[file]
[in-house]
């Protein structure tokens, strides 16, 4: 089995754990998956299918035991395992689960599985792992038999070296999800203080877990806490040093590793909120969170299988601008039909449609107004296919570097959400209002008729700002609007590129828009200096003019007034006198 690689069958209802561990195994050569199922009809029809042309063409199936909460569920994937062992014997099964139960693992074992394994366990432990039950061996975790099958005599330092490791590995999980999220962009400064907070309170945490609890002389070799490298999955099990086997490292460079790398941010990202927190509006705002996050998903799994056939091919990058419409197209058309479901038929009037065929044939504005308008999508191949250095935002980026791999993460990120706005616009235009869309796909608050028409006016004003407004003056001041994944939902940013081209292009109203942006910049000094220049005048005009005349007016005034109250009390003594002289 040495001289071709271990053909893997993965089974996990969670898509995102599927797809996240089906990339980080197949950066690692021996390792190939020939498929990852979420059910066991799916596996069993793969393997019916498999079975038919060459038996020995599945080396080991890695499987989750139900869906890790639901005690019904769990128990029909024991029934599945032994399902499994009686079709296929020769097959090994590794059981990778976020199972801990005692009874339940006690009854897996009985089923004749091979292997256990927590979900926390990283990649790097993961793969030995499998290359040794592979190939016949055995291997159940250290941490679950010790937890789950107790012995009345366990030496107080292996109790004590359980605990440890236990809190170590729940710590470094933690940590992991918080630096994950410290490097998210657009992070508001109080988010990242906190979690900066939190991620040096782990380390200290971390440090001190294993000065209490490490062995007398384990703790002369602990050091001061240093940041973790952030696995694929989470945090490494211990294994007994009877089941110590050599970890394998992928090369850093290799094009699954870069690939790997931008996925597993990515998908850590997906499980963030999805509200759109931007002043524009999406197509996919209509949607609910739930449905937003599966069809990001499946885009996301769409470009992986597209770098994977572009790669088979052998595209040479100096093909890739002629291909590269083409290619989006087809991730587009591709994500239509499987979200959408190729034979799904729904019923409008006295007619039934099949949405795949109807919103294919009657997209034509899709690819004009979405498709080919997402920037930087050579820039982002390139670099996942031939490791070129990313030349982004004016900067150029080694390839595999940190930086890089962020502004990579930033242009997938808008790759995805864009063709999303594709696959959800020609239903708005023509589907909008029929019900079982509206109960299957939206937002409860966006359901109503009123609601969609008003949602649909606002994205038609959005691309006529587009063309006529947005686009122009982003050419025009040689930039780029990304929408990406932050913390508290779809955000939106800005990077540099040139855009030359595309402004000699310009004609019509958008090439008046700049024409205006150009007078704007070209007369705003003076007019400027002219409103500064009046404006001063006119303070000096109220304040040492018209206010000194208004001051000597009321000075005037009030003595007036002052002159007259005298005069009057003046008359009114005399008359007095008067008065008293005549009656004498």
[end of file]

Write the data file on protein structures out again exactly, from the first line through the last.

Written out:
[in-house]
């Protein structure tokens, strides 16, 4: 089995754990998956299918035991395992689960599985792992038999070296999800203080877990806490040093590793909120969170299988601008039909449609107004296919570097959400209002008729700002609007590129828009200096003019007034006198 690689069958209802561990195994050569199922009809029809042309063409199936909460569920994937062992014997099964139960693992074992394994366990432990039950061996975790099958005599330092490791590995999980999220962009400064907070309170945490609890002389070799490298999955099990086997490292460079790398941010990202927190509006705002996050998903799994056939091919990058419409197209058309479901038929009037065929044939504005308008999508191949250095935002980026791999993460990120706005616009235009869309796909608050028409006016004003407004003056001041994944939902940013081209292009109203942006910049000094220049005048005009005349007016005034109250009390003594002289 040495001289071709271990053909893997993965089974996990969670898509995102599927797809996240089906990339980080197949950066690692021996390792190939020939498929990852979420059910066991799916596996069993793969393997019916498999079975038919060459038996020995599945080396080991890695499987989750139900869906890790639901005690019904769990128990029909024991029934599945032994399902499994009686079709296929020769097959090994590794059981990778976020199972801990005692009874339940006690009854897996009985089923004749091979292997256990927590979900926390990283990649790097993961793969030995499998290359040794592979190939016949055995291997159940250290941490679950010790937890789950107790012995009345366990030496107080292996109790004590359980605990440890236990809190170590729940710590470094933690940590992991918080630096994950410290490097998210657009992070508001109080988010990242906190979690900066939190991620040096782990380390200290971390440090001190294993000065209490490490062995007398384990703790002369602990050091001061240093940041973790952030696995694929989470945090490494211990294994007994009877089941110590050599970890394998992928090369850093290799094009699954870069690939790997931008996925597993990515998908850590997906499980963030999805509200759109931007002043524009999406197509996919209509949607609910739930449905937003599966069809990001499946885009996301769409470009992986597209770098994977572009790669088979052998595209040479100096093909890739002629291909590269083409290619989006087809991730587009591709994500239509499987979200959408190729034979799904729904019923409008006295007619039934099949949405795949109807919103294919009657997209034509899709690819004009979405498709080919997402920037930087050579820039982002390139670099996942031939490791070129990313030349982004004016900067150029080694390839595999940190930086890089962020502004990579930033242009997938808008790759995805864009063709999303594709696959959800020609239903708005023509589907909008029929019900079982509206109960299957939206937002409860966006359901109503009123609601969609008003949602649909606002994205038609959005691309006529587009063309006529947005686009122009982003050419025009040689930039780029990304929408990406932050913390508290779809955000939106800005990077540099040139855009030359595309402004000699310009004609019509958008090439008046700049024409205006150009007078704007070209007369705003003076007019400027002219409103500064009046404006001063006119303070000096109220304040040492018209206010000194208004001051000597009321000075005037009030003595007036002052002159007259005298005069009057003046008359009114005399008359007095008067008065008293005549009656004498």